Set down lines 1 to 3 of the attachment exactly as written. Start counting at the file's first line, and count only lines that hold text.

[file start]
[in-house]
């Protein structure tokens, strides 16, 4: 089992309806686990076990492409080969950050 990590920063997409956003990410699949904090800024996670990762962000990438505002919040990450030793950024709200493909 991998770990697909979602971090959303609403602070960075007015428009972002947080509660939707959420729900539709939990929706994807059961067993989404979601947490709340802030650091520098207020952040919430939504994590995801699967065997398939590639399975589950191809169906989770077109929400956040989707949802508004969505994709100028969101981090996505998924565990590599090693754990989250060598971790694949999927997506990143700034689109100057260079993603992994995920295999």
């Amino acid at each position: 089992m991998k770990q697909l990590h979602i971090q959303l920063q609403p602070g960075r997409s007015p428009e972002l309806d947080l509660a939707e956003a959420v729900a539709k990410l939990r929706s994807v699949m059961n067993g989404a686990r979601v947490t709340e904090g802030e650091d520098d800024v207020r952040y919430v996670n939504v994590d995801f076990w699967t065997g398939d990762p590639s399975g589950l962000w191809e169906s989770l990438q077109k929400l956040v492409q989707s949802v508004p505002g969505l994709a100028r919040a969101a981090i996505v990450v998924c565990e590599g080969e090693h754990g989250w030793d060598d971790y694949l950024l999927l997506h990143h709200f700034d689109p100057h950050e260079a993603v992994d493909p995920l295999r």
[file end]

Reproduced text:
[in-house]
């Protein structure tokens, strides 16, 4: 089992309806686990076990492409080969950050 990590920063997409956003990410699949904090800024996670990762962000990438505002919040990450030793950024709200493909 991998770990697909979602971090959303609403602070960075007015428009972002947080509660939707959420729900539709939990929706994807059961067993989404979601947490709340802030650091520098207020952040919430939504994590995801699967065997398939590639399975589950191809169906989770077109929400956040989707949802508004969505994709100028969101981090996505998924565990590599090693754990989250060598971790694949999927997506990143700034689109100057260079993603992994995920295999």
């Amino acid at each position: 089992m991998k770990q697909l990590h979602i971090q959303l920063q609403p602070g960075r997409s007015p428009e972002l309806d947080l509660a939707e956003a959420v729900a539709k990410l939990r929706s994807v699949m059961n067993g989404a686990r979601v947490t709340e904090g802030e650091d520098d800024v207020r952040y919430v996670n939504v994590d995801f076990w699967t065997g398939d990762p590639s399975g589950l962000w191809e169906s989770l990438q077109k929400l956040v492409q989707s949802v508004p505002g969505l994709a100028r919040a969101a981090i996505v990450v998924c565990e590599g080969e090693h754990g989250w030793d060598d971790y694949l950024l999927l997506h990143h709200f700034d689109p100057h950050e260079a993603v992994d493909p995920l295999r």